Yale Environment 360 discusses whether Climate Change will upend projections of future forest growth. While the world’s forests can play an important role in absorbing carbon dioxide and slowing climate change, new research indicates that elevated CO2 concentrations do not necessarily boost forests and that higher temperatures could cause changes in trees that reduce their ability grow.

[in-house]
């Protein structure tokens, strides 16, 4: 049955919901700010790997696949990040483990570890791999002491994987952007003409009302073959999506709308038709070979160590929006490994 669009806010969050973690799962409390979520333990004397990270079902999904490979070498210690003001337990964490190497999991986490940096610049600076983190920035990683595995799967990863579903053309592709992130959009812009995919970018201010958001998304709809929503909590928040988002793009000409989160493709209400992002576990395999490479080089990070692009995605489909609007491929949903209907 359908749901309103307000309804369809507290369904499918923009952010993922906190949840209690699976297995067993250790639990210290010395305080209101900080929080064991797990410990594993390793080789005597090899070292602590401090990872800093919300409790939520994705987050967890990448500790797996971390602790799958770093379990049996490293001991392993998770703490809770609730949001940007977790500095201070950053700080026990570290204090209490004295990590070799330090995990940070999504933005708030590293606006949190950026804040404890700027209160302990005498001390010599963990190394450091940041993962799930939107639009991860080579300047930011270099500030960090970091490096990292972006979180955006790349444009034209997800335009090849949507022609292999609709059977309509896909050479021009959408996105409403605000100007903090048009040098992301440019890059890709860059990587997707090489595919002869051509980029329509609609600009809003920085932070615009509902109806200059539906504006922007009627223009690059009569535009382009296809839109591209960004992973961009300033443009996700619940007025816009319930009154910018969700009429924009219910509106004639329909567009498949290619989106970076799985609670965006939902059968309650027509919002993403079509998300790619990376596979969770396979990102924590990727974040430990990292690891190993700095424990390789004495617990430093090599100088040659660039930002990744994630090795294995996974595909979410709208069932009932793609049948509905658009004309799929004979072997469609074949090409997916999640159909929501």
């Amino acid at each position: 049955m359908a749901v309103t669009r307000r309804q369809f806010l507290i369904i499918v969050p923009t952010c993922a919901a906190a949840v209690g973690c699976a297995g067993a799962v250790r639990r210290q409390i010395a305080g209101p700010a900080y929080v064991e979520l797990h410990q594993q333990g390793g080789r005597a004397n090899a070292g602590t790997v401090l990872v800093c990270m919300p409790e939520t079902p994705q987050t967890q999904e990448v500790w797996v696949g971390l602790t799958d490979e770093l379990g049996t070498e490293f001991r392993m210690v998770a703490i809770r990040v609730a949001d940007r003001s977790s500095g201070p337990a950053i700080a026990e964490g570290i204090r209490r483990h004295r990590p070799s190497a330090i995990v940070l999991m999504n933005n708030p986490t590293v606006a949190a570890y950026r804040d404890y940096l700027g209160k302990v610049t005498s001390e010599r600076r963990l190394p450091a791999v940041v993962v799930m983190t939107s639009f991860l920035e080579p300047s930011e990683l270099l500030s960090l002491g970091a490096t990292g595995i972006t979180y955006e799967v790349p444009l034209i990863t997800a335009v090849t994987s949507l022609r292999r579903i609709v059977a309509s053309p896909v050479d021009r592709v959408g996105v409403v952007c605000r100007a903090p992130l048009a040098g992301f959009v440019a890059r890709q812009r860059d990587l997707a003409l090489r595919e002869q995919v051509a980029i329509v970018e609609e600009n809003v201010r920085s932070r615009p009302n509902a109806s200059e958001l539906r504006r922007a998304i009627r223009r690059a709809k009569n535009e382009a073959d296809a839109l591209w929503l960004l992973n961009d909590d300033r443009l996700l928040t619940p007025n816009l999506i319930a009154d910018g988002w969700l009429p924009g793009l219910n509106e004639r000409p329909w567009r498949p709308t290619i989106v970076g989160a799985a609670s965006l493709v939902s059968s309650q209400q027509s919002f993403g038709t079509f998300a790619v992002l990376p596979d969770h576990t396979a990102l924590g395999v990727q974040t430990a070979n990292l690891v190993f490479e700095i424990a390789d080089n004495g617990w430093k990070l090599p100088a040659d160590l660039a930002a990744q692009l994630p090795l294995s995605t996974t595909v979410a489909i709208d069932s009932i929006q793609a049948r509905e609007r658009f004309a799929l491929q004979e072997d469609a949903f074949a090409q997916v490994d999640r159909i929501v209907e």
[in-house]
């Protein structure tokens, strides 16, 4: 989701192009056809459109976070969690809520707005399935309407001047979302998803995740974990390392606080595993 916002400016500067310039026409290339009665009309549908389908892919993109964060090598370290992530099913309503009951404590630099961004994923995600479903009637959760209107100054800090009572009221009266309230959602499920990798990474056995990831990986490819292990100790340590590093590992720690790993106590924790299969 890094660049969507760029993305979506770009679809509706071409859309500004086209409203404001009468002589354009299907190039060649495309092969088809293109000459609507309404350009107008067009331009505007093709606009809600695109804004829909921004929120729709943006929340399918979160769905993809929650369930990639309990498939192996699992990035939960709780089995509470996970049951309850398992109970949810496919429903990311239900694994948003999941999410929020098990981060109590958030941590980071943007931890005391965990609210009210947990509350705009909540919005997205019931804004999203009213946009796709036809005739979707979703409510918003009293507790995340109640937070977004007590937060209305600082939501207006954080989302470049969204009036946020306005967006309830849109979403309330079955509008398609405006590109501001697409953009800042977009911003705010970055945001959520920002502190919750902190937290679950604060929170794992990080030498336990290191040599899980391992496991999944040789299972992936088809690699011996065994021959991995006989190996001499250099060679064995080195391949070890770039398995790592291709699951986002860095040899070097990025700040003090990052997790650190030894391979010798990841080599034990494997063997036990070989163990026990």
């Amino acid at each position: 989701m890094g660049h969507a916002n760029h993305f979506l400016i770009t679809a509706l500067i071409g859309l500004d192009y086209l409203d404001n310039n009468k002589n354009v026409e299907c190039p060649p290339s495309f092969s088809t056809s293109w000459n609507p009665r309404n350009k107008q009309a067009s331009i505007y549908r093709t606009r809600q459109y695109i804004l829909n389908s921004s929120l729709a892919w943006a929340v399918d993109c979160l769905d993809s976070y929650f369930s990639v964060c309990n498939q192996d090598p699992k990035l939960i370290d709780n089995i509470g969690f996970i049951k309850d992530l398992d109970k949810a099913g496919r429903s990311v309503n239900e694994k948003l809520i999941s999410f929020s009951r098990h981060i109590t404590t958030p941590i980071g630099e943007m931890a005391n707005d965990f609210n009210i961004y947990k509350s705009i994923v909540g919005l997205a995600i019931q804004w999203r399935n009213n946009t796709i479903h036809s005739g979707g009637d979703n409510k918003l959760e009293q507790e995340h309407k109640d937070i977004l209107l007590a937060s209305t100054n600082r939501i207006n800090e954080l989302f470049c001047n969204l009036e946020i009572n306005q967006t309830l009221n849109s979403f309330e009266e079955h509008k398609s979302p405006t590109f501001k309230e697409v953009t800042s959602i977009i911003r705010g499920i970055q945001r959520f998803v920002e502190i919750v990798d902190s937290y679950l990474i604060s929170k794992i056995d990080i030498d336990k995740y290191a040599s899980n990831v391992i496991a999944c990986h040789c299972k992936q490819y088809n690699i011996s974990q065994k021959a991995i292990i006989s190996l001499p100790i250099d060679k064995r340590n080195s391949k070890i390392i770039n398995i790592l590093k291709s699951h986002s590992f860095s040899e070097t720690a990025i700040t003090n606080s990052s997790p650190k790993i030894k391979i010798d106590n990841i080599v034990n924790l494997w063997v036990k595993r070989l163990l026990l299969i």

In a eucalyptus forest just west of Sydney, Australia, six open towers made of 25-meter-tall white pipes poke above the treetops. In 2012, carbon dioxide gas started flowing from the tubes, raising levels inside the rings to nearly 40 percent above the global average CO2 concentration of around 405 parts per million. For four years, trees soaked in the carbon bath, building some of it into leaves, roots, and wood, and respiring the rest. When ecologist Mingkai Jiang of Western Sydney University and colleagues measured the results of all this activity, they were shocked. Despite gorging on plant food in the form of CO2, the trees hadn’t managed to grow any larger, the researchers reported in April in Nature.